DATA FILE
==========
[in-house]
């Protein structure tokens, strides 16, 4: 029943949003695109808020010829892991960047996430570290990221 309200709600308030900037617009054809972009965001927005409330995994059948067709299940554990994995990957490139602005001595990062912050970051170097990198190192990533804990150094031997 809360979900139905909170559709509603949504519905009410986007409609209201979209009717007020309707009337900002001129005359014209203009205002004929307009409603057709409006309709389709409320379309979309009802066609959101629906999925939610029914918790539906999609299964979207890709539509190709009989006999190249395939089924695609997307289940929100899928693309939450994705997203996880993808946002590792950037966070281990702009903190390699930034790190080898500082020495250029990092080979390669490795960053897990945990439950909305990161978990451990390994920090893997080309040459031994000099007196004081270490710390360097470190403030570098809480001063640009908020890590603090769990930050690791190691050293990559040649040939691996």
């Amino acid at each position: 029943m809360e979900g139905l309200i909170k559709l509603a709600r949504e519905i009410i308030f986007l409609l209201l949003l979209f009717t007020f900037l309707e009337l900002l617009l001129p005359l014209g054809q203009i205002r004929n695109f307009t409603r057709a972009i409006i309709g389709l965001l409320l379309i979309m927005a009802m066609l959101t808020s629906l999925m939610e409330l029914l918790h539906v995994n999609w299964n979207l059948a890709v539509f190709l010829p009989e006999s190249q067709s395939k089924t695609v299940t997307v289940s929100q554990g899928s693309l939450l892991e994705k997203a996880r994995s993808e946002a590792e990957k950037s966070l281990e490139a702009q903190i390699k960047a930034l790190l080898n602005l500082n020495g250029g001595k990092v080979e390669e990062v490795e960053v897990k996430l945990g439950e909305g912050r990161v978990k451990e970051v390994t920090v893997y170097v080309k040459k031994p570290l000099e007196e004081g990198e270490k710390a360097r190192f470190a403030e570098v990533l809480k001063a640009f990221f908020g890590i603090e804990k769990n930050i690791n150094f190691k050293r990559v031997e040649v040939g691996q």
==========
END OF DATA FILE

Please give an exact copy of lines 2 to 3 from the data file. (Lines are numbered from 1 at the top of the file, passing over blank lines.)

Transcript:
């Protein structure tokens, strides 16, 4: 029943949003695109808020010829892991960047996430570290990221 309200709600308030900037617009054809972009965001927005409330995994059948067709299940554990994995990957490139602005001595990062912050970051170097990198190192990533804990150094031997 809360979900139905909170559709509603949504519905009410986007409609209201979209009717007020309707009337900002001129005359014209203009205002004929307009409603057709409006309709389709409320379309979309009802066609959101629906999925939610029914918790539906999609299964979207890709539509190709009989006999190249395939089924695609997307289940929100899928693309939450994705997203996880993808946002590792950037966070281990702009903190390699930034790190080898500082020495250029990092080979390669490795960053897990945990439950909305990161978990451990390994920090893997080309040459031994000099007196004081270490710390360097470190403030570098809480001063640009908020890590603090769990930050690791190691050293990559040649040939691996």
């Amino acid at each position: 029943m809360e979900g139905l309200i909170k559709l509603a709600r949504e519905i009410i308030f986007l409609l209201l949003l979209f009717t007020f900037l309707e009337l900002l617009l001129p005359l014209g054809q203009i205002r004929n695109f307009t409603r057709a972009i409006i309709g389709l965001l409320l379309i979309m927005a009802m066609l959101t808020s629906l999925m939610e409330l029914l918790h539906v995994n999609w299964n979207l059948a890709v539509f190709l010829p009989e006999s190249q067709s395939k089924t695609v299940t997307v289940s929100q554990g899928s693309l939450l892991e994705k997203a996880r994995s993808e946002a590792e990957k950037s966070l281990e490139a702009q903190i390699k960047a930034l790190l080898n602005l500082n020495g250029g001595k990092v080979e390669e990062v490795e960053v897990k996430l945990g439950e909305g912050r990161v978990k451990e970051v390994t920090v893997y170097v080309k040459k031994p570290l000099e007196e004081g990198e270490k710390a360097r190192f470190a403030e570098v990533l809480k001063a640009f990221f908020g890590i603090e804990k769990n930050i690791n150094f190691k050293r990559v031997e040649v040939g691996q």